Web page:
I met the four Democratic candidates for Mayor relatively early on.
Then the Public Advocate and Comptroller candidates followed by the Queens Beep and
Republican Mayoral candidates.
I tried to schedule all the Dems prior to my trip to Florida, but when
I called Willie Colons home he didnt have a campaign office three weeks
ago I got an answering machine that was filled to the top and couldnt take
any more messages.
Even though I had difficulty accepting a salsa singer as a serious
candidate, I wanted to be fair and also wanted to "complete the set" as a
collector might say.
So I left it to Trib editor Tamara Hartman to schedule Willie
for my return. He was interview number six for Public Advocate.
I spent between an hour and a half and two hours at our office with
each of the candidates pictured to the left: Willie Colon, Norman Siegel, Betsy Gotbaum,
Scott Stringer, Kathryn Freed and Steve DiBrienza. The worst of them can do the job well
This field is illustrative of the talent our City has to offer and the
positive impact that comes from progressive public campaign finance and term limits.
Although we have our preferences in this quality field, the City can rest easy that a
vigilant government watchdog will fill the position regardless of who is elected.
Of equally impressive caliber are the candidates for Comptroller and
City Council. As a matter of fact, the mayoral field, although not charismatic, consists
of skilled and knowledgeable candidates.
And those that sang choruses of gloom and doom just didnt get it.
Those that tried to revert to politics-as-usual and reinvent the status quo by overturning
the term limit referendum cared not for the City, but for themselves.
The City will be in good hands come next year.
The sky is not falling as matter of fact, the sun is shining
brightly in New York.
Some of us have our words.
We are well-armed and capable of making our point.
& Michael Schenkler.
Photo By Dee Richard
Some of us are fortunate and have vehicles to share those words
Im one of the lucky ones.
Part of my everyday business responsibilities include writing this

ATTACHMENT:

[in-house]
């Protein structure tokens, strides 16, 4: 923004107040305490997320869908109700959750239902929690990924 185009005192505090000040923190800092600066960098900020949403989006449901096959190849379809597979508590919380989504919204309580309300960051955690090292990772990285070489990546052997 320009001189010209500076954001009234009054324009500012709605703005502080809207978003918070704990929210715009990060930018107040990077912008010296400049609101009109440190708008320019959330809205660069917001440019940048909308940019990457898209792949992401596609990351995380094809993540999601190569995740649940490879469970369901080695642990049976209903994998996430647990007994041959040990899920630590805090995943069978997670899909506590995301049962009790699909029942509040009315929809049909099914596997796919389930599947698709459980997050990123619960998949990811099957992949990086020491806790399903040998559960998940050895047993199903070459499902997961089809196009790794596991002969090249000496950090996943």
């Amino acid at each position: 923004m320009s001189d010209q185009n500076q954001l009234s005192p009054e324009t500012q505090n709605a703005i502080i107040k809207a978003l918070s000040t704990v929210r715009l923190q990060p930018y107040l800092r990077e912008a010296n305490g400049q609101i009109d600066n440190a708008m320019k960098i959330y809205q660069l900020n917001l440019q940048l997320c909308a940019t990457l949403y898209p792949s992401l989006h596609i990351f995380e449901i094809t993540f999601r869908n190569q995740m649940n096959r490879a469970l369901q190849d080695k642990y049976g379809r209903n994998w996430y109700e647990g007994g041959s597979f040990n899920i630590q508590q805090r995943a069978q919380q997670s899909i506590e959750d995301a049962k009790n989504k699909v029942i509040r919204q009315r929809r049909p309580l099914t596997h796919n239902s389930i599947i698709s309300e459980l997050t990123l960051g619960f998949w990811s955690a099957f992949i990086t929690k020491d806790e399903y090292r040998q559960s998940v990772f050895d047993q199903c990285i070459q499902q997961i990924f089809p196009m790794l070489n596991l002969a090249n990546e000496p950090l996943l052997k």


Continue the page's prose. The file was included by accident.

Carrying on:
column. I get to meet the leaders of this City and State and Country. I get to share my
perspectives about them, about government and about politics.
I get to share my insights, opinions, thoughts and even my family with
you our faithful readers.
Sometimes I try to make a point. Sometimes I hammer that point home.
I write what I write to entertain and amuse.
I write what I write because I care about Queens, about people and
Hopefully the reader can distinguish why Im writing.
I also write to try to make government and politics interesting and
relevant to the reader. It is your participation that is needed to improve the process.
Primary Day which in Queens and the City is more significant in
local elections than is Election Day is September 11. Both major parties have
contests for Mayor. That alone should bring you to the polls.
For Democrats there are Primaries for Public Advocate and Comptroller
and in our borough, spirited contests for City Council in every single District
many with multiple choice quality candidates. The Tribune recommendations are on
There is also a hotly contested Democratic Primary for Queens Borough
President. In that one, former Board of Education President Carol Gresser offers Queens an
independent, courageous and committed approach to government. She will be a diligent and
creative advocate in agreesively and fairly delivering services to the people of Queens.
I urge you to vote for her.
More importantly, I urge you to vote.